Major aortopulmonary collateral arteries (MAPCAs) are rare congenital anomalies with significant clinical implications, often associated with congenital heart diseases like tetralogy of Fallot (TOF) and pulmonary atresia (PA). This study aimed to investigate the clinical, echocardiographic, and radiologic characteristics of MAPCAs in patients with congenital heart diseases admitted to our clinic between 2016 and 2023.

Material and methods:
A retrospective analysis of 46 cases was conducted using chest computed tomography exams performed on a dual-source 128-slice CT scanner. Clinical data and radiologic characteristics were collected and analysed.

The study revealed a strong correlation between congenital heart diseases and the presence of MAPCAs, with TOF, PA, and ventricular septal defect (VSD) being the most common, and it indicated that these collaterals may exist with non-diagnosed congenital heart disease. Tricuspid regurgitation and aortic insufficiency were the predominant echocardiographic findings. Radiologically, MAPCAs primarily originated from the descending aorta (type II) in 85% of cases, and their sizes ranged from ≤ 3 mm to > 10 mm, with an average of 5 mm.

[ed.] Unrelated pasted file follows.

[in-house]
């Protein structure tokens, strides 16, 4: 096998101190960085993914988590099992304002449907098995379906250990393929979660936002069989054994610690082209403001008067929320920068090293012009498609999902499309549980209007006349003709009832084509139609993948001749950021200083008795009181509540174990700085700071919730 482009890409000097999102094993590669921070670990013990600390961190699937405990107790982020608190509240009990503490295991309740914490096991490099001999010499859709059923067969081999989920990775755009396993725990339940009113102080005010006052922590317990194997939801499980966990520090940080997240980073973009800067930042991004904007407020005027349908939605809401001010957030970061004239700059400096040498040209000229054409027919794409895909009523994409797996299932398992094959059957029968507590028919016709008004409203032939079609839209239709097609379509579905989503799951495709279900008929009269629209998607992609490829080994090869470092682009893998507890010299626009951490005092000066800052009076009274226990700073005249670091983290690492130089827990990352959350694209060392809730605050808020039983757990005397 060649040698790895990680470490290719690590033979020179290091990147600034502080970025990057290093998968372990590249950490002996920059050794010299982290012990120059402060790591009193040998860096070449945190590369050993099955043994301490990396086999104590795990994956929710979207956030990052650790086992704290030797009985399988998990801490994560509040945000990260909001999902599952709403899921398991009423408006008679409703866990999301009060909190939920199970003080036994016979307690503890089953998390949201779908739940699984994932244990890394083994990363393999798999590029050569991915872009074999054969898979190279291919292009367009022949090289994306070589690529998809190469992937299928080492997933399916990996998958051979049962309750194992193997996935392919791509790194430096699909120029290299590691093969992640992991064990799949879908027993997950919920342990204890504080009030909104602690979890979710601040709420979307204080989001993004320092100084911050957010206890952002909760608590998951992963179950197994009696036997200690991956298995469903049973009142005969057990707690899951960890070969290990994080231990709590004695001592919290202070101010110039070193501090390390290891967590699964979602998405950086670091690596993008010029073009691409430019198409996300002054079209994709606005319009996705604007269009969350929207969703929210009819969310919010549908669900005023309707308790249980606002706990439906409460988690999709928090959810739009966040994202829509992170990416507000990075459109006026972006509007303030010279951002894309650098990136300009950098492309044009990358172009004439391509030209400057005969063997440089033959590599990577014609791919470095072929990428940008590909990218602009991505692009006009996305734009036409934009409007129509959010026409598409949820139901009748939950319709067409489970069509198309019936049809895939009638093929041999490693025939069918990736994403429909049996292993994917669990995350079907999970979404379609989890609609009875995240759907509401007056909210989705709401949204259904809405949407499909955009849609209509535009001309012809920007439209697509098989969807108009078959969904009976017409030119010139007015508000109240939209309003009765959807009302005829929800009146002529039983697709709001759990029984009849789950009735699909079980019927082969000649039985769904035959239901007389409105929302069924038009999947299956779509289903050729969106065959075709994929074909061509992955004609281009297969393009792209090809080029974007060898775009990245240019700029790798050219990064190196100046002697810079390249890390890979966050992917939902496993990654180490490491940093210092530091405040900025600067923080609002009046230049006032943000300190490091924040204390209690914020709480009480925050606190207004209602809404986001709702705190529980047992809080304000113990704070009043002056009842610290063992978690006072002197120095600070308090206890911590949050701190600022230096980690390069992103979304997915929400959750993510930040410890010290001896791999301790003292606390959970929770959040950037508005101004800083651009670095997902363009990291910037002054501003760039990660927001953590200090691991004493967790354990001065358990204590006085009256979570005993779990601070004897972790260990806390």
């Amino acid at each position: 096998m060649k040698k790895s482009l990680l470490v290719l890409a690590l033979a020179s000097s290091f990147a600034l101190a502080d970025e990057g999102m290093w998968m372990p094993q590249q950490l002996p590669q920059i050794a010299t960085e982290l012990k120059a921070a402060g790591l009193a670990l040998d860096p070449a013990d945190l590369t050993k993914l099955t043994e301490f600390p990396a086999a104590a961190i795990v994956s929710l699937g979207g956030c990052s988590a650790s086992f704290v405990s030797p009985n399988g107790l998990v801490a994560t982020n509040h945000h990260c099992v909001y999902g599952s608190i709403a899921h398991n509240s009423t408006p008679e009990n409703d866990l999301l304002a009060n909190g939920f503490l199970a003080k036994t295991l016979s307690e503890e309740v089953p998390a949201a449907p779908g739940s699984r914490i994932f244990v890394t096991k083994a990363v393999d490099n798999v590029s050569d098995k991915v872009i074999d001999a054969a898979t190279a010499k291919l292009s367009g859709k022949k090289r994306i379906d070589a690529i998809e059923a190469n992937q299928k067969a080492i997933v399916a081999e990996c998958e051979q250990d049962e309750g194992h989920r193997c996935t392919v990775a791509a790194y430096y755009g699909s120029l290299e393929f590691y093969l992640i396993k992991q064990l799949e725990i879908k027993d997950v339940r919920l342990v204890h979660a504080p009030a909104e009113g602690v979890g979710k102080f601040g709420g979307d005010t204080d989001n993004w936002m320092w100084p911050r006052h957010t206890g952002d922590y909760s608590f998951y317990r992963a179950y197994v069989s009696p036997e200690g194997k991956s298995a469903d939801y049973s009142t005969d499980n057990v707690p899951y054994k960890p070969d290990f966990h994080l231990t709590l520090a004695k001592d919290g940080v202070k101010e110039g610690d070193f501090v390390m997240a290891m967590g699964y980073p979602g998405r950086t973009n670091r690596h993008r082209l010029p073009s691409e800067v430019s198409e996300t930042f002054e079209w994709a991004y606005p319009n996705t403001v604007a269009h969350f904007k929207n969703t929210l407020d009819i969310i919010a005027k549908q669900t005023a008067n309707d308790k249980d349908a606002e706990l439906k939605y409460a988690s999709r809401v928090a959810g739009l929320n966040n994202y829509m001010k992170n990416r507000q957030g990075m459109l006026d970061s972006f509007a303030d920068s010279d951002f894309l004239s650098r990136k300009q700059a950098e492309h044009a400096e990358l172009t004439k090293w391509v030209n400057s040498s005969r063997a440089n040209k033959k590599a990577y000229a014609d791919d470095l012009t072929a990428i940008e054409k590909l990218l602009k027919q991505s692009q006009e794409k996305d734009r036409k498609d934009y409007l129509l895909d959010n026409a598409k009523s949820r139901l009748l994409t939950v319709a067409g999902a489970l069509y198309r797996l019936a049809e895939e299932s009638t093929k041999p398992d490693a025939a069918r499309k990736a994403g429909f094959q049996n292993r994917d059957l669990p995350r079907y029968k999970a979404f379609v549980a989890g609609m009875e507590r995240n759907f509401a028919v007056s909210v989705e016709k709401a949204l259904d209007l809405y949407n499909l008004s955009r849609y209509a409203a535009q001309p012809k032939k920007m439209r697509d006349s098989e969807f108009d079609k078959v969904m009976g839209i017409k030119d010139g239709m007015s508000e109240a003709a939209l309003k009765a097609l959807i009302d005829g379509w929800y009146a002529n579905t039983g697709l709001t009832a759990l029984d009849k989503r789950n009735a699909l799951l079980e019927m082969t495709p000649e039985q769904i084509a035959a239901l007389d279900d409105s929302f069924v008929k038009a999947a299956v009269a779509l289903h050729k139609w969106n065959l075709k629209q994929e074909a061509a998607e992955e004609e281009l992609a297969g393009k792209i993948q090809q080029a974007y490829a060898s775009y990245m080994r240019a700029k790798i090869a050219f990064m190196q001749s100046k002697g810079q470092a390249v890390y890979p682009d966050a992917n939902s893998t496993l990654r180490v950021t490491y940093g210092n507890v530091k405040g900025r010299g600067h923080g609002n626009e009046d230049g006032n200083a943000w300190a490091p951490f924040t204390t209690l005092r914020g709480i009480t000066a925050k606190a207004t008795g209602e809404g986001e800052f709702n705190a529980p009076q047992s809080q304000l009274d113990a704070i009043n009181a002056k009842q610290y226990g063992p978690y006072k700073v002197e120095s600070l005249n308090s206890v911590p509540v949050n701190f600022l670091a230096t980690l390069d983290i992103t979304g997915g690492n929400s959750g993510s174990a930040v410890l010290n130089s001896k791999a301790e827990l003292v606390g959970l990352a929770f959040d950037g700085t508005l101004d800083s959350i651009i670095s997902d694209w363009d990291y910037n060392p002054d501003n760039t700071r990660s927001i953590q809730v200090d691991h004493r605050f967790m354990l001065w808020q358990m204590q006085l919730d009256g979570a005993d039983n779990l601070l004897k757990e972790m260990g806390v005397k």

This study provides comprehensive insights into the clinical and radiologic aspects of MAPCAs in patients with congenital heart diseases. The findings emphasise the importance of early detection and intervention for better managing of these complex conditions and the need for further research.

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